What’s the difference between instinct and intuition and intelligence? What’s the difference between guessing and knowing? What are those tiny slivers and differences in variables? Those things can mean the difference between a flash in the pan and a Hall of Famer. They can mean the difference between a two-year career and a twelve-year career.

All those things are the things that I specialize in and the few others of us that are quietly floating around the league and why we are quietly here. Everybody’s keeping us a secret. Why are they keeping us a secret? There’s a reason why they’re keeping us a secret, and pretty soon it won’t be a secret anymore because everybody’s going to have one or two or ten of us.

There’s going to be neurofeedback. There’s going to be virtual reality training. When we look back in 20 years, we’re going to laugh and say, “Can you imagine that we didn’t have all of this neurocognitive training? Those were the dark ages. Those were the leather helmet days. Good lord.” This is the beginning of it, and guys like Pete Carroll have that top-down attitude where the culture accepts it. In other places, they can laugh and scoff and say, “What? You’re going to the shrink, you crazy?” But in Seattle, they didn’t have that, and what happened?

Dr. David Geier:     This is fascinating, I want to follow up on that. What does the future look like? Do you expect that most franchises in all the major sports will consult with sports psychologists? Is this is going to become the norm at the professional level?

Dr. Erin Shannon:     No, I don’t think that they’ll consult with them. I think they’ll be embedded in the teams. I think that that’s the only way that it will be successful and optimized because athletes have to be comfortable with you. They have to get to know you, and it has to be that tribe-like atmosphere. Anybody who has worked with a team will understand that, especially for something that taps into the mental side of the game. The sports psychologist will need to be embedded in the team and be with the team and be part of the roster and travel with the team just like the team physicians and the coaches and anyone else.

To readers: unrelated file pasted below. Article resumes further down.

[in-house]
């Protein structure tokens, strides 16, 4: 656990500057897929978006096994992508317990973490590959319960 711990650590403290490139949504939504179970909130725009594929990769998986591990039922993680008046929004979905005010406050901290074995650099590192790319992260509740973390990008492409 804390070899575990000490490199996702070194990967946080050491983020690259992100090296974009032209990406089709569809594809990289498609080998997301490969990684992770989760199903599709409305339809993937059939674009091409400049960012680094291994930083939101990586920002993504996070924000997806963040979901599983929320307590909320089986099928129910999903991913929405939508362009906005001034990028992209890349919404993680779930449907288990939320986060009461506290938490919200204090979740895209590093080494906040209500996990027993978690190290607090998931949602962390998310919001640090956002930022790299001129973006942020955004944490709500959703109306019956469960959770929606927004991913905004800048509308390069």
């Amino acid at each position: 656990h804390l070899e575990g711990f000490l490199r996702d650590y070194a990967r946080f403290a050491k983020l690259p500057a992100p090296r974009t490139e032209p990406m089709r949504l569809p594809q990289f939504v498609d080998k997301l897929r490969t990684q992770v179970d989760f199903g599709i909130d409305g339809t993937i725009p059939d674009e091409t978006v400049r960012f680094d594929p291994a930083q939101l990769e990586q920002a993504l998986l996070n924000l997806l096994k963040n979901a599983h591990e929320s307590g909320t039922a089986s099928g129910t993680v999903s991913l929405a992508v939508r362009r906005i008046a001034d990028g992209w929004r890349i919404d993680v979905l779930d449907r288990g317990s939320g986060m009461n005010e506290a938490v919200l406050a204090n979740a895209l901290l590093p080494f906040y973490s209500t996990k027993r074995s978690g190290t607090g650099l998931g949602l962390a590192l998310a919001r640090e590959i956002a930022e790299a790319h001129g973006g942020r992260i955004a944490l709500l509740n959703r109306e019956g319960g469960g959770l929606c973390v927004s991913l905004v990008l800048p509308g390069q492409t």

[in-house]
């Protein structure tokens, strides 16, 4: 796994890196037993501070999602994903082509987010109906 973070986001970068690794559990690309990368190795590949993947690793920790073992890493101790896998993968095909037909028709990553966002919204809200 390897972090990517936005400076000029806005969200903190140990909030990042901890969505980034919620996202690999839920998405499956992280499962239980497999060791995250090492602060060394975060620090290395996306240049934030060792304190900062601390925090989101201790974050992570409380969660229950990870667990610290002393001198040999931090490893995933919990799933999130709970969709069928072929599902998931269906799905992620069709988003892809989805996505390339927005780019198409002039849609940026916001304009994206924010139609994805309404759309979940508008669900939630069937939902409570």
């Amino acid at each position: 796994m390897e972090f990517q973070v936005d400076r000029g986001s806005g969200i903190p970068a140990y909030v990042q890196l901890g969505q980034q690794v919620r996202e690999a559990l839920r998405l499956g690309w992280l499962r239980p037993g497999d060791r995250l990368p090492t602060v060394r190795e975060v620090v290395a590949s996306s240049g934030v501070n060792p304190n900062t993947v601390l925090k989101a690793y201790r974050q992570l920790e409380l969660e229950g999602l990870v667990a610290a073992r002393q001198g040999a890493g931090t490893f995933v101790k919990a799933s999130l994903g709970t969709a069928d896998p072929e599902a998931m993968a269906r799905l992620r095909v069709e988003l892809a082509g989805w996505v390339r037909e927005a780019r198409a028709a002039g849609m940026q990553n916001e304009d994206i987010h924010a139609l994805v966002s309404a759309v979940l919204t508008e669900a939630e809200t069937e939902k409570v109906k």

I believe that in ten years, that’s what you’re going to see. You’re going to see at least one or two, depending on what their specialty. You might have more of a neurocognitive person that will be more on the neurological side and more of a psychological operations person for the mental side of the game. Those two people will be embedded with the team. One will be more on the coaching side, and one will be more on the medical side. I think that in 20 years, we’ll look back, and literally we’ll be amazed to even imagine the game prior to that because we will have optimized and refined the mental side of it so much that it will be almost digitized.

Learn more about the Dr. Shannon on her website. Get more terrific information from her and other experts about injuries and the progress we have made at getting all athletes back in the game quicker and safer than ever in That’s Gotta Hurt: The Injuries That Changed Sports Forever. Get your copy, and let me know what you think!